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Sonesta Doubles Down on Strategy for Expansion Across Latin America

Sonesta Doubles Down on Strategy for Expansion Across Latin America

CORAL GABLES, Florida — Sonesta International Hotels Corp.’s owner Service Properties Trust and operator RMR Group chose to be bold with Sonesta following the onset of the COVID-19 pandemic and expand its portfolio in countries outside of the U.S., including in Latin America.

In 2022, Sonesta renewed its ongoing master franchise relationship with Bogota, Colombia-based GHL Hoteles and hired three lodging development leaders with experience in the Latin America region.

Brian Quinn, chief development officer of Sonesta, said during an interview with Hotel News Now at the recent Hotel Opportunities Latin America conference, that this move, along with its 2021 acquisition of RLH Corp., is all part of RMR Group’s and Service Properties Trust’s broader goal for Sonesta.

“That really set [us] up for an Americas strategy. If you’re going to bring that talent and those brands together and build out the commercial engine and platform, the natural mechanisms for growth include going into Canada, going into Mexico and launching a LatAm and Caribbean strategy,” he said.

GHL has a footprint of hotels in Central America that Sonesta knew it could continually build off of, Quinn said.

“As soon as we stabilized the business, we engaged them and said, ‘Hey, we would really like to start the engine up all around the world,’” he said. “Now I think we’re [an] even stronger partner.”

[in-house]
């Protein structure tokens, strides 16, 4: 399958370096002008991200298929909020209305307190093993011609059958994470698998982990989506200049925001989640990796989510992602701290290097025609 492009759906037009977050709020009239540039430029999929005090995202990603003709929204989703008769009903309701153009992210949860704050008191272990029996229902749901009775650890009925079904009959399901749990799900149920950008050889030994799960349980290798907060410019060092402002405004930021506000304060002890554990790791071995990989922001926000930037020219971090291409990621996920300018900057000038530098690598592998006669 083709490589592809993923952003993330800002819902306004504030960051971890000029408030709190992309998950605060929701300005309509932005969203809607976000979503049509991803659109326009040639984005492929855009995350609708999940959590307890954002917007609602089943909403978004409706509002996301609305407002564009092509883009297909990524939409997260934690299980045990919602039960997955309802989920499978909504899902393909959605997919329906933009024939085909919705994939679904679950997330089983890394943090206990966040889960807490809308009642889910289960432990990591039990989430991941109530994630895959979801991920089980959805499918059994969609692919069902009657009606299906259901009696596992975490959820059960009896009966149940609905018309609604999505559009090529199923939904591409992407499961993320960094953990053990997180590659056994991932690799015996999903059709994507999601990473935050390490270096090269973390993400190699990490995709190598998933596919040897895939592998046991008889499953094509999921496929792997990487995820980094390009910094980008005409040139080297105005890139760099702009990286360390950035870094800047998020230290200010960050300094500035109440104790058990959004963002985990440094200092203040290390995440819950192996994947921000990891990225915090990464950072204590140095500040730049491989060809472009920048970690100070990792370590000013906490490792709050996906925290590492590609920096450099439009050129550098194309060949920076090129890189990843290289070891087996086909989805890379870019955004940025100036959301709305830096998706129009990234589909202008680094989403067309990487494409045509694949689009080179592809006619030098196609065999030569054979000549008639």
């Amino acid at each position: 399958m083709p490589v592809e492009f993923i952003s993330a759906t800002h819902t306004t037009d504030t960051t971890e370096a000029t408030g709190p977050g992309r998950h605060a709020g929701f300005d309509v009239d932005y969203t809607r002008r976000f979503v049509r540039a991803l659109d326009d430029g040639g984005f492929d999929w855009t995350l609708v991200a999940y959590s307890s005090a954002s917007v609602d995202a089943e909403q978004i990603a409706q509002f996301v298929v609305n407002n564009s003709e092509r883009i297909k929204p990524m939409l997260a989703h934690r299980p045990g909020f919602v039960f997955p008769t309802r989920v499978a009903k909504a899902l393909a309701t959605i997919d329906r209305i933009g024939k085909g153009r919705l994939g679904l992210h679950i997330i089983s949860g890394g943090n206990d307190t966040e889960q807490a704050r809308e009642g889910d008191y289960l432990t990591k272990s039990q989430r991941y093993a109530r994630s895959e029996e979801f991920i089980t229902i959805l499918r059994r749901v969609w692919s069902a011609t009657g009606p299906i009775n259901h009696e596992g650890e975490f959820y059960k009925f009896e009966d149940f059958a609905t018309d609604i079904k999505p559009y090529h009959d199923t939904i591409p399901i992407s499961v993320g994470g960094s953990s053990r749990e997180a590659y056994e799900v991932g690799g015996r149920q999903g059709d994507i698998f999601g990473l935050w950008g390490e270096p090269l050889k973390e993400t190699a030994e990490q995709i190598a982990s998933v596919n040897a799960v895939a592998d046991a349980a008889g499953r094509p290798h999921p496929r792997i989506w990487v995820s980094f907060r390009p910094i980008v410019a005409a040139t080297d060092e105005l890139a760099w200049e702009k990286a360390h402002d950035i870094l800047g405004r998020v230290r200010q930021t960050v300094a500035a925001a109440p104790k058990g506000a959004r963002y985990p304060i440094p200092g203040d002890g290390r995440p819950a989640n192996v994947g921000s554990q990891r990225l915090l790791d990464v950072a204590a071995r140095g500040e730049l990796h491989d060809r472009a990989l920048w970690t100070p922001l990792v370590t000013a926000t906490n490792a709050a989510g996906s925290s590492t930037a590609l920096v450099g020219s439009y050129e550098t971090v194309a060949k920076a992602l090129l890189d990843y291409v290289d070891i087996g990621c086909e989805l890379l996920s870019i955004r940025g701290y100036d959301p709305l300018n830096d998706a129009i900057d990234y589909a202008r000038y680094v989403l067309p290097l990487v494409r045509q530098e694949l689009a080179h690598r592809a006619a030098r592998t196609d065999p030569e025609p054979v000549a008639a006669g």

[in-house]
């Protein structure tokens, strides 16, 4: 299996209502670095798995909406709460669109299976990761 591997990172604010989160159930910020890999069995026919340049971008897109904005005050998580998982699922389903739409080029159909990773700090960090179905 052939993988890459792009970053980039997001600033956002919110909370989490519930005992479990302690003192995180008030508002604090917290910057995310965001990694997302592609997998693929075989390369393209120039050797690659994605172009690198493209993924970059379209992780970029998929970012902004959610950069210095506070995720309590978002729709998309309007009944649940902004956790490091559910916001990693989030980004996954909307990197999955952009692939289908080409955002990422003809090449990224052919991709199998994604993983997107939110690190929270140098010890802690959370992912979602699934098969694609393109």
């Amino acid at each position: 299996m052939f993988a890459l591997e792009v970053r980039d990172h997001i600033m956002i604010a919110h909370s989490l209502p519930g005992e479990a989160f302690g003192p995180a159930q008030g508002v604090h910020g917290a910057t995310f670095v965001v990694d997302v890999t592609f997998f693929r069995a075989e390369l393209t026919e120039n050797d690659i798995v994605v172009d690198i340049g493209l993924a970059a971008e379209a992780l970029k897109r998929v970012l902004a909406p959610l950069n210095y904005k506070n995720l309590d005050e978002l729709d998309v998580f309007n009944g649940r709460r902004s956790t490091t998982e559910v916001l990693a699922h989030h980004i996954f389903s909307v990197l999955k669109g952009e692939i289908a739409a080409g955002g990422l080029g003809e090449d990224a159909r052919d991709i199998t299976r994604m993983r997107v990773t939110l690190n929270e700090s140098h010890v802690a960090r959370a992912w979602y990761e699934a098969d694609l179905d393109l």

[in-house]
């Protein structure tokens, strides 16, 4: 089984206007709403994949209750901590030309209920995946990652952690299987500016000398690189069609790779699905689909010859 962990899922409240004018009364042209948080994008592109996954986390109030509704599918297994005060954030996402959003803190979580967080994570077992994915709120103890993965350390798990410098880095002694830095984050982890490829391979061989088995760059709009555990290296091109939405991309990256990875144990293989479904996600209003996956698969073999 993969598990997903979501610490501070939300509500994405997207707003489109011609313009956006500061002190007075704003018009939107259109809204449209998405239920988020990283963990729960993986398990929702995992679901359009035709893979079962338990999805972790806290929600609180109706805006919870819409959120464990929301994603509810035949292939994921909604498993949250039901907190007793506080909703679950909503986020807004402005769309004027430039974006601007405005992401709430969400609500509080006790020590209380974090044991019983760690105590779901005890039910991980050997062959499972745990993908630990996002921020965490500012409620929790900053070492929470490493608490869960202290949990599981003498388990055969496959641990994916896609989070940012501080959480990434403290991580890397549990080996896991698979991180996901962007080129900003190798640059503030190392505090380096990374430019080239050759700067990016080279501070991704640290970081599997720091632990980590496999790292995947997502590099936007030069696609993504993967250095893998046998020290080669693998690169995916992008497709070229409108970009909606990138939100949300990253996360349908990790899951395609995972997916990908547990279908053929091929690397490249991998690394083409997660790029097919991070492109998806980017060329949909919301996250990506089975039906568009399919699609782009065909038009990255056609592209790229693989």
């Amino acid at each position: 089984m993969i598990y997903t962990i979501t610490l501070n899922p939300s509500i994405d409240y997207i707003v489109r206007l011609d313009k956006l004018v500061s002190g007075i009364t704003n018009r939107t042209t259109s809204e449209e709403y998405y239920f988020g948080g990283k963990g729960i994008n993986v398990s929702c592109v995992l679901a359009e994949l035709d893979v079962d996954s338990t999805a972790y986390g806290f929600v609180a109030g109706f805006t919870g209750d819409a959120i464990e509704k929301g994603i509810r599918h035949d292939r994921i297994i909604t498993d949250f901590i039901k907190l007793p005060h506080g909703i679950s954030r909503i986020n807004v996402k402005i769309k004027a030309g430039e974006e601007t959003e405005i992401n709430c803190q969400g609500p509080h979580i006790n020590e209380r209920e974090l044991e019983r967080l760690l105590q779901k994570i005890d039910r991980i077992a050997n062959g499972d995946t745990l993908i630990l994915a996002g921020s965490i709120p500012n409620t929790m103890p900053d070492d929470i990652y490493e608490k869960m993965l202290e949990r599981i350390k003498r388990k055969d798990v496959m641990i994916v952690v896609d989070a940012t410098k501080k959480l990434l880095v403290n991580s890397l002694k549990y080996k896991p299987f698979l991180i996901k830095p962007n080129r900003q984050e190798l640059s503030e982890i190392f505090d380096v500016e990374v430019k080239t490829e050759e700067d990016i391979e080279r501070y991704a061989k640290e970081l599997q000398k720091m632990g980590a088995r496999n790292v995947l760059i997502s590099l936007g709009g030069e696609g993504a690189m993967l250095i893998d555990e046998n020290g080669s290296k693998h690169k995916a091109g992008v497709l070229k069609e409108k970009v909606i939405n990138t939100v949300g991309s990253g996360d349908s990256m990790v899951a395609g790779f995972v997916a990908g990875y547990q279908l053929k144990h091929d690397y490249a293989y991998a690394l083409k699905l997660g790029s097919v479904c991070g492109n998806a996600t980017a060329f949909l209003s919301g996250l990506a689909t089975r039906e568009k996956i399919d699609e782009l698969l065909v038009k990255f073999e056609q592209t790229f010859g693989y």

He said there was quick alignment between GHL and Sonesta to fully engage, do an early renewal and make a commitment with each other to grow. This renewal was the linchpin for Sonesta’s overall growth strategy across Mexico, the Caribbean and Latin America, he said, and to provide infrastructure to expand beyond its Sonesta Hotels & Resorts and Sonesta Posadas del Inca brands.

Sonesta’s strategy now includes introducing its Sonesta Select, Sonesta ES Suites, Sonesta Simply Suites, The Royal Sonesta, The James, Red Lion Hotel/Red Lion Inn & Suites and Signature Inn brands to the region.

According to Sonesta’s company website, it first entered the Latin America region in 1998 through flagging the Sonesta Hotel El Olivar in Lima, Peru. The company has since then added Sonesta Hotels in Colombia, Ecuador, Chile and Peru.

In April 2022, through its master franchise relationship with GHL, it opened the Sonesta Hotel Cali in Colombia, marking the company’s 14th property in Latin America and eighth in Colombia. Quinn said locations such as Brazil, Panama, Mexico City and the Dominican Republic are next on his team’s radar.

Adding Marco Roca, the group’s development lead – South and Central America, Mexico, has allowed Sonesta to properly engage with and be present in the region, Quinn said.

Another key piece to the overall strategy, he said, is having presence in key feeder markets to Latin America, such as New York, Miami, Los Angeles, Houston and Dallas.